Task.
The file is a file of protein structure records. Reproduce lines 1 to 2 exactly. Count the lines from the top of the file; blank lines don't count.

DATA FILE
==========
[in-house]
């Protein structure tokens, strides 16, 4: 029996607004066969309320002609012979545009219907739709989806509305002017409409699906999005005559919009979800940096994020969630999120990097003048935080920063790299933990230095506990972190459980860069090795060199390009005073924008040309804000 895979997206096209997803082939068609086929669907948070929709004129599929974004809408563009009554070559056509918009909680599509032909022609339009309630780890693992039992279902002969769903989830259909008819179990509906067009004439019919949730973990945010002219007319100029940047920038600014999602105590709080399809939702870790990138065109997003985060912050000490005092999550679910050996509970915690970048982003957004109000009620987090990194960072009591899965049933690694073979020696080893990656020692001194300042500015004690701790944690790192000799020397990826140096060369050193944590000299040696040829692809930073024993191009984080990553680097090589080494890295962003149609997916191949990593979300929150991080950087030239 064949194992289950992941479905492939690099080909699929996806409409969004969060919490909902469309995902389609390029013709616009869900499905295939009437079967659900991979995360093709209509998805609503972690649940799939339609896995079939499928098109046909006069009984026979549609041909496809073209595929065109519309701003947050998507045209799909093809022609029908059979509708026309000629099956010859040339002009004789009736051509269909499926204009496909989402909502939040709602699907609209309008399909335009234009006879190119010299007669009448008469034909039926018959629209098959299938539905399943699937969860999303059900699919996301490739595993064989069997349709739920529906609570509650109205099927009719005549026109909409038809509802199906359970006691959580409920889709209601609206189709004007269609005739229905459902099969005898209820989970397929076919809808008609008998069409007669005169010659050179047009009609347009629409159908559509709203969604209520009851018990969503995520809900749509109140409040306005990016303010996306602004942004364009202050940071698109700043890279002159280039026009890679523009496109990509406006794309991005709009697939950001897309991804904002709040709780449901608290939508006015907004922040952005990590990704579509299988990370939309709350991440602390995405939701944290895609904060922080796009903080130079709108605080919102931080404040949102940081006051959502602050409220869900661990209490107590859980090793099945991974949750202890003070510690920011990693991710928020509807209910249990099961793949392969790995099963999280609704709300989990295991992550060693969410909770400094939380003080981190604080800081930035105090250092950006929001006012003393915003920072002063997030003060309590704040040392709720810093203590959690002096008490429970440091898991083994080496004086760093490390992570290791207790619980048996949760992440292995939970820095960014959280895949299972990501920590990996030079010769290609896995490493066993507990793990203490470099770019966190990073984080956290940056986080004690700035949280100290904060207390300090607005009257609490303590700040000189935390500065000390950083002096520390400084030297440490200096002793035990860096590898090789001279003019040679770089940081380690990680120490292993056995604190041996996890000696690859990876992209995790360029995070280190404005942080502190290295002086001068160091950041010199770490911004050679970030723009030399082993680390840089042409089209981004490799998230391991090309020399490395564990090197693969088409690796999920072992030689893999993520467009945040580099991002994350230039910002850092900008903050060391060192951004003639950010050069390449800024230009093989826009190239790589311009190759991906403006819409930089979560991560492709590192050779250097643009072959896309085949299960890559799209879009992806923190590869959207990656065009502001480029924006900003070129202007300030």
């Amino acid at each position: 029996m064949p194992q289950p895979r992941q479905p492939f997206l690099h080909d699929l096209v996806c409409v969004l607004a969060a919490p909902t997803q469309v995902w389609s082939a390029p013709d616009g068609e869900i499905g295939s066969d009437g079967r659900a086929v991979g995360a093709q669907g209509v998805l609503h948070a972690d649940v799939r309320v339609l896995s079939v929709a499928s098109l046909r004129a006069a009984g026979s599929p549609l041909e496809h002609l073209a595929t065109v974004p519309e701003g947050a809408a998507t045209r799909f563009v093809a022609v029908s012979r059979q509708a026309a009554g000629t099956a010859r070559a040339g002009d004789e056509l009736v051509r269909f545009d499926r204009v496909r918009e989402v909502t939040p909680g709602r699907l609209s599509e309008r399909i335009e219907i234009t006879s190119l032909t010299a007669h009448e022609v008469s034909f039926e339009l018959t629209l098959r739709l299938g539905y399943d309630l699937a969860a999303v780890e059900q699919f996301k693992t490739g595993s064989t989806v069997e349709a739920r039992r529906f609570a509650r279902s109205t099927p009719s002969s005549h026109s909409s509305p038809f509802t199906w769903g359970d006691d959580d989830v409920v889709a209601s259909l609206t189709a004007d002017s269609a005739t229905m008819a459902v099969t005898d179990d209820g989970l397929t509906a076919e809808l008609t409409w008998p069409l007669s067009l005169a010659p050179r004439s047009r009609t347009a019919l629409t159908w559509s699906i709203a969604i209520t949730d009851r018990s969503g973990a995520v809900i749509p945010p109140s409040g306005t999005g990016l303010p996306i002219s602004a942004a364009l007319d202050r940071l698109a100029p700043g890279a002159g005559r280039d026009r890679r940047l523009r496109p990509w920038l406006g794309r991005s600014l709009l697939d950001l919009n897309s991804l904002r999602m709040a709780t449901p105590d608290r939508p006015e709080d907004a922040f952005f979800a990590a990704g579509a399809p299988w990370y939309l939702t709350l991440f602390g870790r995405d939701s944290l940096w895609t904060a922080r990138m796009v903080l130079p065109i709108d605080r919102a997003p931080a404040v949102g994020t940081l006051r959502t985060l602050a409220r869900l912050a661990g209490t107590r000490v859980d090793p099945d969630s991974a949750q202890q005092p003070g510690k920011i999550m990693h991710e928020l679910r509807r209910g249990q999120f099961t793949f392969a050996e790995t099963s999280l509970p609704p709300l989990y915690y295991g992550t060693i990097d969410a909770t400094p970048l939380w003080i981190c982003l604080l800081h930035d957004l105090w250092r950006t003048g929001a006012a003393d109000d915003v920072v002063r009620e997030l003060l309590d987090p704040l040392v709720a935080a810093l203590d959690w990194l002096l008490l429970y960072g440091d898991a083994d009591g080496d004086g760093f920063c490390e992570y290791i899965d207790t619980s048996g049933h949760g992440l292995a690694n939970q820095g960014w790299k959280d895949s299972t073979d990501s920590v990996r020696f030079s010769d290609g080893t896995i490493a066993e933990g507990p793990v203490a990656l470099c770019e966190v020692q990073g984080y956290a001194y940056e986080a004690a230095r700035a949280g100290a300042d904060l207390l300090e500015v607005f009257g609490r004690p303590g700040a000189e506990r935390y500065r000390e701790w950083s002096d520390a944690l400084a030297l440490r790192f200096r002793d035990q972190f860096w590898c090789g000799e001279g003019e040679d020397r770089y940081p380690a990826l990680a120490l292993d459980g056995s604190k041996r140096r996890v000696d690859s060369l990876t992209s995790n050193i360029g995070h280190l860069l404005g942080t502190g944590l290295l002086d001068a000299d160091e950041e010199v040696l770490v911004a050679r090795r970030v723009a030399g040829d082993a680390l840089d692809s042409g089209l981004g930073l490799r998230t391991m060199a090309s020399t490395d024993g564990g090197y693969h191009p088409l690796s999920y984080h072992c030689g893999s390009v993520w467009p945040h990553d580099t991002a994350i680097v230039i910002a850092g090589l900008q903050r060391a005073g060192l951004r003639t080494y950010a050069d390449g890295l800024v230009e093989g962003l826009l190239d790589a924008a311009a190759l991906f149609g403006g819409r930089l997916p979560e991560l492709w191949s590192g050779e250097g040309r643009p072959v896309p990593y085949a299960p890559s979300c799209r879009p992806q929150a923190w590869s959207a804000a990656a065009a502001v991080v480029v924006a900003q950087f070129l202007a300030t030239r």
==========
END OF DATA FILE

[in-house]
């Protein structure tokens, strides 16, 4: 029996607004066969309320002609012979545009219907739709989806509305002017409409699906999005005559919009979800940096994020969630999120990097003048935080920063790299933990230095506990972190459980860069090795060199390009005073924008040309804000 895979997206096209997803082939068609086929669907948070929709004129599929974004809408563009009554070559056509918009909680599509032909022609339009309630780890693992039992279902002969769903989830259909008819179990509906067009004439019919949730973990945010002219007319100029940047920038600014999602105590709080399809939702870790990138065109997003985060912050000490005092999550679910050996509970915690970048982003957004109000009620987090990194960072009591899965049933690694073979020696080893990656020692001194300042500015004690701790944690790192000799020397990826140096060369050193944590000299040696040829692809930073024993191009984080990553680097090589080494890295962003149609997916191949990593979300929150991080950087030239 064949194992289950992941479905492939690099080909699929996806409409969004969060919490909902469309995902389609390029013709616009869900499905295939009437079967659900991979995360093709209509998805609503972690649940799939339609896995079939499928098109046909006069009984026979549609041909496809073209595929065109519309701003947050998507045209799909093809022609029908059979509708026309000629099956010859040339002009004789009736051509269909499926204009496909989402909502939040709602699907609209309008399909335009234009006879190119010299007669009448008469034909039926018959629209098959299938539905399943699937969860999303059900699919996301490739595993064989069997349709739920529906609570509650109205099927009719005549026109909409038809509802199906359970006691959580409920889709209601609206189709004007269609005739229905459902099969005898209820989970397929076919809808008609008998069409007669005169010659050179047009009609347009629409159908559509709203969604209520009851018990969503995520809900749509109140409040306005990016303010996306602004942004364009202050940071698109700043890279002159280039026009890679523009496109990509406006794309991005709009697939950001897309991804904002709040709780449901608290939508006015907004922040952005990590990704579509299988990370939309709350991440602390995405939701944290895609904060922080796009903080130079709108605080919102931080404040949102940081006051959502602050409220869900661990209490107590859980090793099945991974949750202890003070510690920011990693991710928020509807209910249990099961793949392969790995099963999280609704709300989990295991992550060693969410909770400094939380003080981190604080800081930035105090250092950006929001006012003393915003920072002063997030003060309590704040040392709720810093203590959690002096008490429970440091898991083994080496004086760093490390992570290791207790619980048996949760992440292995939970820095960014959280895949299972990501920590990996030079010769290609896995490493066993507990793990203490470099770019966190990073984080956290940056986080004690700035949280100290904060207390300090607005009257609490303590700040000189935390500065000390950083002096520390400084030297440490200096002793035990860096590898090789001279003019040679770089940081380690990680120490292993056995604190041996996890000696690859990876992209995790360029995070280190404005942080502190290295002086001068160091950041010199770490911004050679970030723009030399082993680390840089042409089209981004490799998230391991090309020399490395564990090197693969088409690796999920072992030689893999993520467009945040580099991002994350230039910002850092900008903050060391060192951004003639950010050069390449800024230009093989826009190239790589311009190759991906403006819409930089979560991560492709590192050779250097643009072959896309085949299960890559799209879009992806923190590869959207990656065009502001480029924006900003070129202007300030």